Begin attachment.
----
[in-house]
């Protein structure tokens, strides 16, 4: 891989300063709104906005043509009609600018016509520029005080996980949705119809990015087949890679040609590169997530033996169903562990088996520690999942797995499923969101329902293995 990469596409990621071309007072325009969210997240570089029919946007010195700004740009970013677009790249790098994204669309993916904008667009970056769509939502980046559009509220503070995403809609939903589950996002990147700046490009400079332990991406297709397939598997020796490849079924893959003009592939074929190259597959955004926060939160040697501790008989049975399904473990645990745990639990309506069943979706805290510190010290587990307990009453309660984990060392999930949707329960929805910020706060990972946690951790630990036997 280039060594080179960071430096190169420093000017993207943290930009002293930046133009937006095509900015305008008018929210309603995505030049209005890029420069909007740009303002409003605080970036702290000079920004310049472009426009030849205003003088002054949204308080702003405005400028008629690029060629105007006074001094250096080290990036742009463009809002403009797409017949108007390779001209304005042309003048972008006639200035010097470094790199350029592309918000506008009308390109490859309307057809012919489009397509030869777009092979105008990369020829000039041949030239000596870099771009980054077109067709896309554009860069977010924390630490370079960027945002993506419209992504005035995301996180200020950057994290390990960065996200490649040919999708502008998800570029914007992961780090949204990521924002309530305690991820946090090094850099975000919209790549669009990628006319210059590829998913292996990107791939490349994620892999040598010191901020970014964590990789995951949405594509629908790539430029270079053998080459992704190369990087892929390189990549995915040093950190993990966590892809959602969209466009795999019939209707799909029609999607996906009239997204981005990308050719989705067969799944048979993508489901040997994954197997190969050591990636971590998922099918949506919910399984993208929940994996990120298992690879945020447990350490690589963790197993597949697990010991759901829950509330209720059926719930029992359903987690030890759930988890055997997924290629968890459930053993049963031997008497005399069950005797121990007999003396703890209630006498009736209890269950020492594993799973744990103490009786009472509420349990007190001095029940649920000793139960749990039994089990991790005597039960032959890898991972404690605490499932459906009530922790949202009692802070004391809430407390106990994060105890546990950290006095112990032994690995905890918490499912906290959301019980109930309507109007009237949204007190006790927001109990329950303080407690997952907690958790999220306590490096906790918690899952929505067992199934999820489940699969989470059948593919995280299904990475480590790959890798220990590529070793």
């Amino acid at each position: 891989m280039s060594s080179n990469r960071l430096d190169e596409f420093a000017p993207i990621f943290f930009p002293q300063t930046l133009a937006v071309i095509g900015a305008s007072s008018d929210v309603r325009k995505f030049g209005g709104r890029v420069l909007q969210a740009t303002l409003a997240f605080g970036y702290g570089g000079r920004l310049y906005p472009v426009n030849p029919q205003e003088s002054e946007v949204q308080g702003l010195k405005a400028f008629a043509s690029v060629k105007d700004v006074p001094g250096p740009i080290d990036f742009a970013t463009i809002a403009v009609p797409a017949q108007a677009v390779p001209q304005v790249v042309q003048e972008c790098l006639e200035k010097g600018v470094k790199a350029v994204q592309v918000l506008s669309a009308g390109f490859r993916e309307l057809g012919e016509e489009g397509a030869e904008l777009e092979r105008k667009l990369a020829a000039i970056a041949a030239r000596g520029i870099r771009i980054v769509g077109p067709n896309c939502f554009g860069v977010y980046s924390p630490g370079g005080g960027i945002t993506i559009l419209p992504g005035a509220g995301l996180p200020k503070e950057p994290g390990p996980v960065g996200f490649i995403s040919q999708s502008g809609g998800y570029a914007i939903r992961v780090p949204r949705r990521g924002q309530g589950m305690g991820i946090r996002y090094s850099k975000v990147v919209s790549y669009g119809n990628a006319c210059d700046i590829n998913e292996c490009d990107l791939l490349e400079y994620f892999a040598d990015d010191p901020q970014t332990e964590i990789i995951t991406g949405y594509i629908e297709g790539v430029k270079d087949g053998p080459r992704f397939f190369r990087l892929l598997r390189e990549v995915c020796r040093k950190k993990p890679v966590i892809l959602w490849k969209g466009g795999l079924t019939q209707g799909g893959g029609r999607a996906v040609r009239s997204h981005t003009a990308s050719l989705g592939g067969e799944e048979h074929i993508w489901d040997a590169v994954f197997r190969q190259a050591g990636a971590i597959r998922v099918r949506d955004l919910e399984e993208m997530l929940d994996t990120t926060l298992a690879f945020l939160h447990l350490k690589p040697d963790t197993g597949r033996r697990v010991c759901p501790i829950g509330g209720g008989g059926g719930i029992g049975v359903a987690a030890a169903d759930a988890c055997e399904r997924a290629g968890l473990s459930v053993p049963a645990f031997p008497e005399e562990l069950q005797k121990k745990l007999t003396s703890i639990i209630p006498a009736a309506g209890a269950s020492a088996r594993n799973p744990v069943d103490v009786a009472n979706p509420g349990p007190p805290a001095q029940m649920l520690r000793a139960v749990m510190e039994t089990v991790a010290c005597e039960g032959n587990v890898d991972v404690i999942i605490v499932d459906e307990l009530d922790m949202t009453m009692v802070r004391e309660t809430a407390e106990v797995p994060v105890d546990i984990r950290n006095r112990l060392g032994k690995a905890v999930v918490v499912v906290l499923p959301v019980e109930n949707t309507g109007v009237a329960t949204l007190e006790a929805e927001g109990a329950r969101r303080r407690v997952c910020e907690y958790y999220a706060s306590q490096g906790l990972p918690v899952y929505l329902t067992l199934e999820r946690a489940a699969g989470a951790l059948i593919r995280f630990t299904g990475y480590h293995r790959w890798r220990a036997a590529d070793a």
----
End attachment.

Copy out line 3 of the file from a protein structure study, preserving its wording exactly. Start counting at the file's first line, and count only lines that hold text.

């Amino acid at each position: 891989m280039s060594s080179n990469r960071l430096d190169e596409f420093a000017p993207i990621f943290f930009p002293q300063t930046l133009a937006v071309i095509g900015a305008s007072s008018d929210v309603r325009k995505f030049g209005g709104r890029v420069l909007q969210a740009t303002l409003a997240f605080g970036y702290g570089g000079r920004l310049y906005p472009v426009n030849p029919q205003e003088s002054e946007v949204q308080g702003l010195k405005a400028f008629a043509s690029v060629k105007d700004v006074p001094g250096p740009i080290d990036f742009a970013t463009i809002a403009v009609p797409a017949q108007a677009v390779p001209q304005v790249v042309q003048e972008c790098l006639e200035k010097g600018v470094k790199a350029v994204q592309v918000l506008s669309a009308g390109f490859r993916e309307l057809g012919e016509e489009g397509a030869e904008l777009e092979r105008k667009l990369a020829a000039i970056a041949a030239r000596g520029i870099r771009i980054v769509g077109p067709n896309c939502f554009g860069v977010y980046s924390p630490g370079g005080g960027i945002t993506i559009l419209p992504g005035a509220g995301l996180p200020k503070e950057p994290g390990p996980v960065g996200f490649i995403s040919q999708s502008g809609g998800y570029a914007i939903r992961v780090p949204r949705r990521g924002q309530g589950m305690g991820i946090r996002y090094s850099k975000v990147v919209s790549y669009g119809n990628a006319c210059d700046i590829n998913e292996c490009d990107l791939l490349e400079y994620f892999a040598d990015d010191p901020q970014t332990e964590i990789i995951t991406g949405y594509i629908e297709g790539v430029k270079d087949g053998p080459r992704f397939f190369r990087l892929l598997r390189e990549v995915c020796r040093k950190k993990p890679v966590i892809l959602w490849k969209g466009g795999l079924t019939q209707g799909g893959g029609r999607a996906v040609r009239s997204h981005t003009a990308s050719l989705g592939g067969e799944e048979h074929i993508w489901d040997a590169v994954f197997r190969q190259a050591g990636a971590i597959r998922v099918r949506d955004l919910e399984e993208m997530l929940d994996t990120t926060l298992a690879f945020l939160h447990l350490k690589p040697d963790t197993g597949r033996r697990v010991c759901p501790i829950g509330g209720g008989g059926g719930i029992g049975v359903a987690a030890a169903d759930a988890c055997e399904r997924a290629g968890l473990s459930v053993p049963a645990f031997p008497e005399e562990l069950q005797k121990k745990l007999t003396s703890i639990i209630p006498a009736a309506g209890a269950s020492a088996r594993n799973p744990v069943d103490v009786a009472n979706p509420g349990p007190p805290a001095q029940m649920l520690r000793a139960v749990m510190e039994t089990v991790a010290c005597e039960g032959n587990v890898d991972v404690i999942i605490v499932d459906e307990l009530d922790m949202t009453m009692v802070r004391e309660t809430a407390e106990v797995p994060v105890d546990i984990r950290n006095r112990l060392g032994k690995a905890v999930v918490v499912v906290l499923p959301v019980e109930n949707t309507g109007v009237a329960t949204l007190e006790a929805e927001g109990a329950r969101r303080r407690v997952c910020e907690y958790y999220a706060s306590q490096g906790l990972p918690v899952y929505l329902t067992l199934e999820r946690a489940a699969g989470a951790l059948i593919r995280f630990t299904g990475y480590h293995r790959w890798r220990a036997a590529d070793a």